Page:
Nearly Half of Americans Admit They Have Declined a Wedding Invitation Because of Finances
As the average cost to attend a wedding reaches historic highs, a national poll found that 43 percent of respondents have opted out of attending a wedding for financial reasons.
Boston, MA (July 23, 2013)—Forty-three percent of Americans confess they have declined a wedding invitation for financial reasons, according to a recent online poll conducted by American Consumer Credit Counseling. The ACCC poll also found that more than 92 percent of respondents would turn down an invitation to other events as well due to financial constraints (infographic).
Of the 314 consumers surveyed in the recent ACCC web poll at ConsumerCredit.com, those between the ages of 35 and 54 were the most likely to decline a wedding invitation at 72 percent. Additionally, the survey found no real gender differences, with equal percentages of males and females willing to refuse an invitation to a wedding because of financial restrictions.
“With the average cost to attend a wedding reaching nearly $600, it’s no surprise that Americans are thinking long and hard before replying yes to an invitation,” said Steve Trumble, president and CEO of American Consumer Credit Counseling. “Although being invited to celebrate a couple’s big day is a generous and thoughtful gesture, it shouldn’t mean racking up a hefty credit card bill that could take months to pay off.”
Surprisingly, ACCC’s national survey found that 36 percent of respondents would willingly enter into debt to attend a wedding. Of those respondents, 43 percent were between the ages of 35 and 44.
“Many people often feel pressure to attend a wedding for a friend or family member even if they don’t have the financial means to do so,” added Trumble. “This is why it is absolutely critical to plan ahead and use budgeting and money management tactics to avoid relying on a credit card for unforeseen expenses, such as attending a wedding or other event.”
Of those respondents who have been asked to participate in a wedding party, 21 percent have declined because of financial reasons. According to an American Express survey released in May 2013, bridesmaids and groomsmen can expect to spend an average of $577 to be part of their friend or family member’s big day.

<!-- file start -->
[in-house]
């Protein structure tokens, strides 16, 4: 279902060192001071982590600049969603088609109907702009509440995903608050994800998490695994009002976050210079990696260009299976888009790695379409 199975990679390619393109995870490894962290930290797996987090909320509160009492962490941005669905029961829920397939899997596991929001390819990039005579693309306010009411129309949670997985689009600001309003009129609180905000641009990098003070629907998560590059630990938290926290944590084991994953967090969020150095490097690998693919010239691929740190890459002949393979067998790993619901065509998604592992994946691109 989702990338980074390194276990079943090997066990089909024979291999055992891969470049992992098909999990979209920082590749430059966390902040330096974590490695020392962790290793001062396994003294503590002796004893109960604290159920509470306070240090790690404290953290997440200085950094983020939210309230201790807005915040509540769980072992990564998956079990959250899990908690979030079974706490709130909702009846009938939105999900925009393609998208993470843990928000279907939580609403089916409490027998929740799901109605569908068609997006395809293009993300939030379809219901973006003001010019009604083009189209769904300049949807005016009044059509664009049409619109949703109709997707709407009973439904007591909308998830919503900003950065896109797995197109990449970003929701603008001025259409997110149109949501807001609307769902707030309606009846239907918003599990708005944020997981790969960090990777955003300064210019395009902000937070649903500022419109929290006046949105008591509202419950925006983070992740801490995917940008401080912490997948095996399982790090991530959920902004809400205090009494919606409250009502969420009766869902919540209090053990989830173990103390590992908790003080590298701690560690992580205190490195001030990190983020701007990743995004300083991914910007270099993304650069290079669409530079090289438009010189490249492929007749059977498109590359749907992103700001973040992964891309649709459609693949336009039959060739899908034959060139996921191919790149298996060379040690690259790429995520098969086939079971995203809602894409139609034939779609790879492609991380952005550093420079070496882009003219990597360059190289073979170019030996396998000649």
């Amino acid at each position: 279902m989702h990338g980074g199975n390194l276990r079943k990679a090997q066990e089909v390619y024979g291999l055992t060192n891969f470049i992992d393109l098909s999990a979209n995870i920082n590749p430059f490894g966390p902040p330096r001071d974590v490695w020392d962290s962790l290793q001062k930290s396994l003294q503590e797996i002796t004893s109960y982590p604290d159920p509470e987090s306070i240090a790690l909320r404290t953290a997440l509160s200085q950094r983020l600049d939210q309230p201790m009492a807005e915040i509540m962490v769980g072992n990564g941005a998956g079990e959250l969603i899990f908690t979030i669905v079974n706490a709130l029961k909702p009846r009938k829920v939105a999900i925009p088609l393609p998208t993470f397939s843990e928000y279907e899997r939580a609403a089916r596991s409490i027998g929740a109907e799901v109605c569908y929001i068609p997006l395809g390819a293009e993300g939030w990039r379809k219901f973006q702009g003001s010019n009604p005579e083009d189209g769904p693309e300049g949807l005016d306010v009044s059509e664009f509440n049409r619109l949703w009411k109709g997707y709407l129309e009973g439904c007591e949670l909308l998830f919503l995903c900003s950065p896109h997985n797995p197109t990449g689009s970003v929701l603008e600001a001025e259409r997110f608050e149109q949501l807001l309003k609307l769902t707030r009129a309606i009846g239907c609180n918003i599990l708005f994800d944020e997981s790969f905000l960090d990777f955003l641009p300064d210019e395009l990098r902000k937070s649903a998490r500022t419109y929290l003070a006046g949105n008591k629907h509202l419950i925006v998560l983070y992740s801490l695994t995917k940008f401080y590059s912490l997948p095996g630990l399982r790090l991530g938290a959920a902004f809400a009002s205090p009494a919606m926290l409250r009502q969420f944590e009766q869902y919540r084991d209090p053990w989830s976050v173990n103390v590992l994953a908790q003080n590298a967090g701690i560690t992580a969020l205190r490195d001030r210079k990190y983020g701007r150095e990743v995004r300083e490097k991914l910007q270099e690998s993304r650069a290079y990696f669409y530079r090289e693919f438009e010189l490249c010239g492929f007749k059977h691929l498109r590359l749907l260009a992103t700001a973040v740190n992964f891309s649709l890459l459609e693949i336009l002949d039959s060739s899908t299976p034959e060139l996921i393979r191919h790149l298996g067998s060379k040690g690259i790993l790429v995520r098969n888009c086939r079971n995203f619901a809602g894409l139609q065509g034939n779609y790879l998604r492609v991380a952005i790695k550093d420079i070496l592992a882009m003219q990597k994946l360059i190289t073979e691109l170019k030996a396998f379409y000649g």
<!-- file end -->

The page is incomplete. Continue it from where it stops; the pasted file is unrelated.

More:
“Consumers need to understand that being a part of a wedding is a serious financial commitment, especially if you are in the wedding party,” said Trumble. “Before saying yes, individuals need to be honest about their financial situation, know what they are in for, and understand that it is ok to say no.”
According to ACCC, there are several steps leading up to the event that attendees and wedding participants can take to avoid debt.
Before you accept, determine what your financial commitment will be and be honest with yourself. If it’s a bridesmaid or groomsman, your financial commitment will be much larger than just attending the wedding.
Don’t immediately agree to the dress or tux; do some research to see if you can find your outfit for less.
Consider group gifts to save on expenses.
Split any hotel costs by bunking up with friends.
Hold the pre-wedding parties over the same weekend so that if you have to travel you are doing it all in one weekend and save yourself multiple trips.
Set a savings goal specifically for this special event.
Put that money into a separate savings account and draw as necessary.
“Weddings are expensive for everyone involved and not just the wedding party,” said Trumble. “However most weddings, bridesmaid and groomsman commitments you know far enough in advance that you have time to budget and plan without compromising your finances.”
The wedding invitation and finances poll is the latest in a series of ACCC web surveys for 2013 that focus on a variety of financial education, budgeting, and planning topics. The online survey can be found at /monthly-poll.aspx
American Consumer Credit Counseling’s certified and experienced counselors offer various financial education, counseling and debt management services to help consumers achieve long-term financial health and stability.
ACCC is a 501(c)3 organization, that provides free credit counseling, bankruptcy counseling, and housing counseling to consumers nationwide in need of financial literacy education and money management. For more information, contact ACCC:
For credit counseling, call 800-769-3571
For bankruptcy counseling. call 866-826-6924
For housing counseling, call 866-826-7180
For more information on financial education workshops in New England, call 800-769-3571 x1980
Or visit us online at ConsumerCredit.com
About American Consumer Credit Counseling
American Consumer Credit Counseling (ACCC) is a non-profit 501(c)(3) organization dedicated to empowering consumers to achieve financial health through education, counseling, and debt management. ACCC provides individuals with practical solutions for solving financial problems and recognizes that consumers’ financial difficulties are often not the result of poor spending habits, but more frequently from extenuating circumstances beyond their control. As one of the nation’s leading providers of financial education and credit counseling services, ACCC works with consumers to help them with the best plan of action to reduce their debt and regain financial stability. ACCC is accredited by the Better Business Bureau and holds an A+ rating. It is also a member of the Association of Independent Consumer Credit Counseling Agencies. For more information or to access free financial education resources log on to ConsumerCredit.com or visit TalkingCentsBlog.com.